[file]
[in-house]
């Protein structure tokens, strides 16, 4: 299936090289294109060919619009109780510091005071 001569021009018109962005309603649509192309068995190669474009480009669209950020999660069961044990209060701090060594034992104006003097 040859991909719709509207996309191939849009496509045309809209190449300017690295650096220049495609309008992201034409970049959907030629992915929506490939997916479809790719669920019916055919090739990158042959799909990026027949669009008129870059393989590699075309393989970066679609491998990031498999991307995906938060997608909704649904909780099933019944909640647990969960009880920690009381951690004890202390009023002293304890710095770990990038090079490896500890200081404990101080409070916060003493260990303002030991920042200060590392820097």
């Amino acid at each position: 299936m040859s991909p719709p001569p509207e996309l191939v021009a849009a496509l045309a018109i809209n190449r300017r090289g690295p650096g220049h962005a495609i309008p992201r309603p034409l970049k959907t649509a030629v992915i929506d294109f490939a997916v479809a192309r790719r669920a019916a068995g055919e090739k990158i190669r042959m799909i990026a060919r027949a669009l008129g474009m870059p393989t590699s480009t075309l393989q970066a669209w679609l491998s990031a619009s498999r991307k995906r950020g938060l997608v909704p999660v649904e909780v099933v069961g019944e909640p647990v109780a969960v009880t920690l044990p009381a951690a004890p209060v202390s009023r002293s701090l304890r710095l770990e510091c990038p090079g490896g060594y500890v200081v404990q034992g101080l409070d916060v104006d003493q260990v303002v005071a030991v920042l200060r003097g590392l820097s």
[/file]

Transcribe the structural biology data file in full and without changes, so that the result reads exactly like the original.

[in-house]
């Protein structure tokens, strides 16, 4: 299936090289294109060919619009109780510091005071 001569021009018109962005309603649509192309068995190669474009480009669209950020999660069961044990209060701090060594034992104006003097 040859991909719709509207996309191939849009496509045309809209190449300017690295650096220049495609309008992201034409970049959907030629992915929506490939997916479809790719669920019916055919090739990158042959799909990026027949669009008129870059393989590699075309393989970066679609491998990031498999991307995906938060997608909704649904909780099933019944909640647990969960009880920690009381951690004890202390009023002293304890710095770990990038090079490896500890200081404990101080409070916060003493260990303002030991920042200060590392820097």
């Amino acid at each position: 299936m040859s991909p719709p001569p509207e996309l191939v021009a849009a496509l045309a018109i809209n190449r300017r090289g690295p650096g220049h962005a495609i309008p992201r309603p034409l970049k959907t649509a030629v992915i929506d294109f490939a997916v479809a192309r790719r669920a019916a068995g055919e090739k990158i190669r042959m799909i990026a060919r027949a669009l008129g474009m870059p393989t590699s480009t075309l393989q970066a669209w679609l491998s990031a619009s498999r991307k995906r950020g938060l997608v909704p999660v649904e909780v099933v069961g019944e909640p647990v109780a969960v009880t920690l044990p009381a951690a004890p209060v202390s009023r002293s701090l304890r710095l770990e510091c990038p090079g490896g060594y500890v200081v404990q034992g101080l409070d916060v104006d003493q260990v303002v005071a030991v920042l200060r003097g590392l820097s």